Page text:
Spalling Concrete Repair
Usually, spalling concrete within HDB flats will be minor with periodic maintenance and can be easily repaired. If the spalling concrete is left unattended for a long time, however, it will spread to a larger area and weaken the structure of the building.
The steps below show briefly how to repair spalling concrete. Do remove any loose spalling concrete while waiting for the repairs to avoid injury to inhabitants.
Step 1: Remove the spalled concrete
Remove the concrete from the spalled regions to expose the corroded steel bars.
Step 2: Remove rust from corroded steel bars
Scrape and clean the exposed steel bars and use a wire brush to remove any visible rust on all surfaces. Next, apply two coats of anti-rust oil all around the exposed steel bars.
Step 3: Patch the hacked region
Apply a bonding agent to the impacted surface to guarantee adequate adhesion.
Additional Tips for Repairing Spalling Concrete
- Spalling remedies differ by issue severity, concrete structure type and place, and other variables.
- If the spalling damage is shallower than 1/3 of the size of the concrete, a surface repair can generally be done to the concrete. If the damage exceeds 1/3 of the depth, steel bars may need to be installed and a complete restoration of the depth may be needed.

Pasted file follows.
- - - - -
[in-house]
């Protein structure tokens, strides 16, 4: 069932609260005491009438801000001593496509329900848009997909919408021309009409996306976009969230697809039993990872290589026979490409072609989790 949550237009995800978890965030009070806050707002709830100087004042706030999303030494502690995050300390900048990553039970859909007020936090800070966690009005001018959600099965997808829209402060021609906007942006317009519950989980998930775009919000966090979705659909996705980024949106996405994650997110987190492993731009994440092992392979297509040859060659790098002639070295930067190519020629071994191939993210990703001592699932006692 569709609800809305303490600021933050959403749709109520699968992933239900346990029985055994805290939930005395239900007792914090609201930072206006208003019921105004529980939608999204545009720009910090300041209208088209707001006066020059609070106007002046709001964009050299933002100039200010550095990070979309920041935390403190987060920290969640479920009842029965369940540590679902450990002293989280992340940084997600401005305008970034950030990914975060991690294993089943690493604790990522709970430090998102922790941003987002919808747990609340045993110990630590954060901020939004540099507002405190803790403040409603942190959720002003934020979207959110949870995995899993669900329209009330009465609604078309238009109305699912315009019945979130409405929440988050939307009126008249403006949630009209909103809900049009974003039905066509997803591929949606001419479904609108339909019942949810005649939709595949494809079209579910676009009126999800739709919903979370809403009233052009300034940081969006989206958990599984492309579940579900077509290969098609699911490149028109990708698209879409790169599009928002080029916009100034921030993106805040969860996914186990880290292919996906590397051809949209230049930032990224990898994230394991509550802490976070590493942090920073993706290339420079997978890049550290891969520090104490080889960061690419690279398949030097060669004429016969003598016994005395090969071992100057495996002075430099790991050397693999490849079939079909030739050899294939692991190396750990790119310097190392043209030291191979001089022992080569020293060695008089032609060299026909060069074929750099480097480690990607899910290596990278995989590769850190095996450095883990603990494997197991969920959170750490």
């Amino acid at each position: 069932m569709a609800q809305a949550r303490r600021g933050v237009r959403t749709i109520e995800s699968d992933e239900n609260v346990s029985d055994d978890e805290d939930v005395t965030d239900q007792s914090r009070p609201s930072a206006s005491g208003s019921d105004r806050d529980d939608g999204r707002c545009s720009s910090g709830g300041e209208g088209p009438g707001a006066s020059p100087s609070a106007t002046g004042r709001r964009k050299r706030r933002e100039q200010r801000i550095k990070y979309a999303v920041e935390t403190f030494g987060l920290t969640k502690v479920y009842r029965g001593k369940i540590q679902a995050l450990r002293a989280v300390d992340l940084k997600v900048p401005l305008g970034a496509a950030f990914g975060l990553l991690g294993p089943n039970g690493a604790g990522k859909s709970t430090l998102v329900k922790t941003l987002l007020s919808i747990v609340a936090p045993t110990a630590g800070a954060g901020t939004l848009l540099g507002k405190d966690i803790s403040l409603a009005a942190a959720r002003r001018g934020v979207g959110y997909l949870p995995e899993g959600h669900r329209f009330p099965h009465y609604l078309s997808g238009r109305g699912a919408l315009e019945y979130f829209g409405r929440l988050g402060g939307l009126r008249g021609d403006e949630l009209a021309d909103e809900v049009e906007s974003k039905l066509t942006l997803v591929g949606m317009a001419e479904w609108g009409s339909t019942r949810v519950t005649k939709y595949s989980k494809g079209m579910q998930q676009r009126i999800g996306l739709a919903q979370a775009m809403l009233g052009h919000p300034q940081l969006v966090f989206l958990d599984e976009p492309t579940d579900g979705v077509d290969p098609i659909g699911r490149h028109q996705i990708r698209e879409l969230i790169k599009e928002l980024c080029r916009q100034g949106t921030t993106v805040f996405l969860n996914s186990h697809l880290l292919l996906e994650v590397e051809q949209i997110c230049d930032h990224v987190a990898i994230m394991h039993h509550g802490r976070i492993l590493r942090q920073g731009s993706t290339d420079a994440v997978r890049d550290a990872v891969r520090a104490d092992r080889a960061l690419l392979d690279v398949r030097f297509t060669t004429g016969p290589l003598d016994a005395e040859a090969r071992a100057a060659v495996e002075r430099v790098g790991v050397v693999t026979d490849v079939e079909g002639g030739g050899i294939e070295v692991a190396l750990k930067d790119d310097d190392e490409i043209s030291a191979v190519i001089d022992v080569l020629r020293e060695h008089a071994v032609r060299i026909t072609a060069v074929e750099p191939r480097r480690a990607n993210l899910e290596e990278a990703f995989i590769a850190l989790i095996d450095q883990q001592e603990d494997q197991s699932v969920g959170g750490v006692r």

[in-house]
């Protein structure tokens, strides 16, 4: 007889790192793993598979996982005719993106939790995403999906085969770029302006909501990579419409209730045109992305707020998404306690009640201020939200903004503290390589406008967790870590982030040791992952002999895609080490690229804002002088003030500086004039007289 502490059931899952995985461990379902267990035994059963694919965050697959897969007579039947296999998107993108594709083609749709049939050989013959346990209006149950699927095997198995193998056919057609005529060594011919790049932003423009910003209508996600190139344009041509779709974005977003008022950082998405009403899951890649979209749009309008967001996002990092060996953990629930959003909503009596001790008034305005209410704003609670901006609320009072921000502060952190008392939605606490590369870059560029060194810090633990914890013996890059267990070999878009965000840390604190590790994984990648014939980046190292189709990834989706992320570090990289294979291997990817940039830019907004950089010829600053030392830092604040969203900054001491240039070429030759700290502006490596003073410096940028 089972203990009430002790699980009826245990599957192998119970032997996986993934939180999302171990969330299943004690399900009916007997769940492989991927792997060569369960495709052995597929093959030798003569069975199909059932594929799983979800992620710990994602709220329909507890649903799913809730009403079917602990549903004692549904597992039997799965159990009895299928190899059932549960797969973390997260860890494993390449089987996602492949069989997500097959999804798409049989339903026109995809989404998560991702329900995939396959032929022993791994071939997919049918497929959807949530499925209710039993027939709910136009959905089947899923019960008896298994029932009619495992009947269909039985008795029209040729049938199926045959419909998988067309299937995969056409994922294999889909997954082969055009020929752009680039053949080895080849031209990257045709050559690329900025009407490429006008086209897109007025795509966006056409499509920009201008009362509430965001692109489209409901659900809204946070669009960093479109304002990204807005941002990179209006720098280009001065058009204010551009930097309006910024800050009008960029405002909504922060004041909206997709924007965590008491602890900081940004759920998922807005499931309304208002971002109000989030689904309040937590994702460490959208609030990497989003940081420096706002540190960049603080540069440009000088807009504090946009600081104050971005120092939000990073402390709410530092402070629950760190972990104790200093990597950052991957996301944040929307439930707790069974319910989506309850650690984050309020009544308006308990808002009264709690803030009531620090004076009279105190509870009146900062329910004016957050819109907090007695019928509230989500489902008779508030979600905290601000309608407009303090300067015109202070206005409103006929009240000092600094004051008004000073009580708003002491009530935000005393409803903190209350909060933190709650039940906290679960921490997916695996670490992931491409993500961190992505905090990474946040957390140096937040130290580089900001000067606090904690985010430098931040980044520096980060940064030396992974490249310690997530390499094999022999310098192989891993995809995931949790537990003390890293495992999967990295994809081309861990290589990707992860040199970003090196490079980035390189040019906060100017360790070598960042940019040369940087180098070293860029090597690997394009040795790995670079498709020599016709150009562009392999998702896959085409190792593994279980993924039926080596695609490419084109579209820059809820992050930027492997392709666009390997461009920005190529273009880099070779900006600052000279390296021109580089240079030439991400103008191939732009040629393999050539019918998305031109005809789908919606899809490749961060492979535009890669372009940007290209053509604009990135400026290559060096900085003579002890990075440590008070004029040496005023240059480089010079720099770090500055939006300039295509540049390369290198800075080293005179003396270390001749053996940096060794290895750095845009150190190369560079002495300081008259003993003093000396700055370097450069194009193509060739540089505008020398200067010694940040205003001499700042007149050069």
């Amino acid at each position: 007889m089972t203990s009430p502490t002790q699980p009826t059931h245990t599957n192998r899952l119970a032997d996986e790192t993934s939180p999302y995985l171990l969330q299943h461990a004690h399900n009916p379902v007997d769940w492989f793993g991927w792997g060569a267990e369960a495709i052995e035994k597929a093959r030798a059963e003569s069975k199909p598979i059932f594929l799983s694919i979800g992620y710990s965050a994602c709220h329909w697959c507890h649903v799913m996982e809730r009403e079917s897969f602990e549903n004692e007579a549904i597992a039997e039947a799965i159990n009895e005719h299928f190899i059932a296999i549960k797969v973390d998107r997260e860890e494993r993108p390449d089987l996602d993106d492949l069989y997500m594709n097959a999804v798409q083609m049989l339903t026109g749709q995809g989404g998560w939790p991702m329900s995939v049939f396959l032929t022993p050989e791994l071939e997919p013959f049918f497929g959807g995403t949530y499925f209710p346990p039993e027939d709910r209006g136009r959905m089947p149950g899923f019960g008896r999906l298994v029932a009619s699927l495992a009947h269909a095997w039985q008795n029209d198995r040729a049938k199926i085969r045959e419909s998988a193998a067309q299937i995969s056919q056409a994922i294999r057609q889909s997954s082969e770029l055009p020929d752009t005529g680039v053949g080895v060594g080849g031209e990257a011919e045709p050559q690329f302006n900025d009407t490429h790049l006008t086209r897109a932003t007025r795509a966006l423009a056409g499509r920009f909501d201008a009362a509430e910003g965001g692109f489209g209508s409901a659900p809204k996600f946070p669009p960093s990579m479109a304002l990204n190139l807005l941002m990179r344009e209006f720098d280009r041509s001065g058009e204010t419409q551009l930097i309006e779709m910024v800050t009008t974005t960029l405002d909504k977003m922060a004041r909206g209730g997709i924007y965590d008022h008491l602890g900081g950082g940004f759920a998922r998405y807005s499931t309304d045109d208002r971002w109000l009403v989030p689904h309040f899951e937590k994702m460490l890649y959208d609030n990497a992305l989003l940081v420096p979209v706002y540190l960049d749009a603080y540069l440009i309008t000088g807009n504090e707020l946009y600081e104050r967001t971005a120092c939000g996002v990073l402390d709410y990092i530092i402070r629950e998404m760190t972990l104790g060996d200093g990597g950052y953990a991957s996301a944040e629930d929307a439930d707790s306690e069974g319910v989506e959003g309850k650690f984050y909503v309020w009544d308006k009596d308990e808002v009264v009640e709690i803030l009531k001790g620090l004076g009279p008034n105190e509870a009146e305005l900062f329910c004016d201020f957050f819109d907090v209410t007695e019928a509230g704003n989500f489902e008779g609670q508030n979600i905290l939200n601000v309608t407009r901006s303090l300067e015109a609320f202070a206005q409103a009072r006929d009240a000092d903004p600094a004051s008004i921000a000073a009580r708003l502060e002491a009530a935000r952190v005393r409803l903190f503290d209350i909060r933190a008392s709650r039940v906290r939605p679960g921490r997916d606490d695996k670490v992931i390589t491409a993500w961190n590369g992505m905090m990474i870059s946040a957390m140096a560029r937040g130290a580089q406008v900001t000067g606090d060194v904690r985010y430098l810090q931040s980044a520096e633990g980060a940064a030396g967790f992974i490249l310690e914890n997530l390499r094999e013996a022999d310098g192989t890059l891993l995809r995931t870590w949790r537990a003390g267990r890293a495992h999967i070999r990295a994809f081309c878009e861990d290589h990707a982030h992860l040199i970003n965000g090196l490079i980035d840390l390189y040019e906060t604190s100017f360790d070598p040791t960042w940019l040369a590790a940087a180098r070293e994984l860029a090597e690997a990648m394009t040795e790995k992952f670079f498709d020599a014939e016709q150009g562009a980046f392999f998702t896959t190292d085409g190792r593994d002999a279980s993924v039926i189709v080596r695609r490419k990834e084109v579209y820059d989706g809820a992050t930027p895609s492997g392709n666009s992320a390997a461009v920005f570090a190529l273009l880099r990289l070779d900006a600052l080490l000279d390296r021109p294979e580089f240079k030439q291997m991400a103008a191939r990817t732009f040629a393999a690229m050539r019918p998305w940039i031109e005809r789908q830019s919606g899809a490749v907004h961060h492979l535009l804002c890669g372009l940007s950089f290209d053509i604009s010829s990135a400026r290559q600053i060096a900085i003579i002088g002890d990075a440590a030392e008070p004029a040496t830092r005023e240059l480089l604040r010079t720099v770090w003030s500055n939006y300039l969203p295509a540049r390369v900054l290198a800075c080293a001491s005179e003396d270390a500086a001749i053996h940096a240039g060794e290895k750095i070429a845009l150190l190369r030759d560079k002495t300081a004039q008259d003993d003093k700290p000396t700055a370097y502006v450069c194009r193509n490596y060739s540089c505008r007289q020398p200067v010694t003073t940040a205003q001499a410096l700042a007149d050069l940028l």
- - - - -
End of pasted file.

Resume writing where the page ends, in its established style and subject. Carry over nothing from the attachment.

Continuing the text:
- Corroded rebar must be washed at the start of the restoration phase owing to exposure. Once the rebar is carefully washed (generally with a wire brush) and all corrosion is removed, a protective rust inhibitor layer should be provided to the rebar to minimise future corrosion.
- Damage can be repaired with a cemented overlay on driveways, walkways, and other horizontal surfaces. A waterproofing membrane should be introduced after the complete set of the overlay to avoid recurrence of spalling.
- Patching can be a random or localised damage repair alternative. Patches should stretch beyond the spalled fields by at least 4 inches. The surface in the patch area can be saw-cut to help contain and secure the patch for best results.
- Patching surfaces should be free of all debris and fine particles and should be totally dry before applying patching material. It is best to provide tooth for better bonding if the ancient concrete surface is rough. The finest patching materials are Portland cement or epoxy-based mortar and should be blended as directed by the manufacturer immediately prior to implementation.
- Repair materials should have a coefficient of expansion compared to the initial concrete.
- Any repaired joints must allow the concrete slab to expand.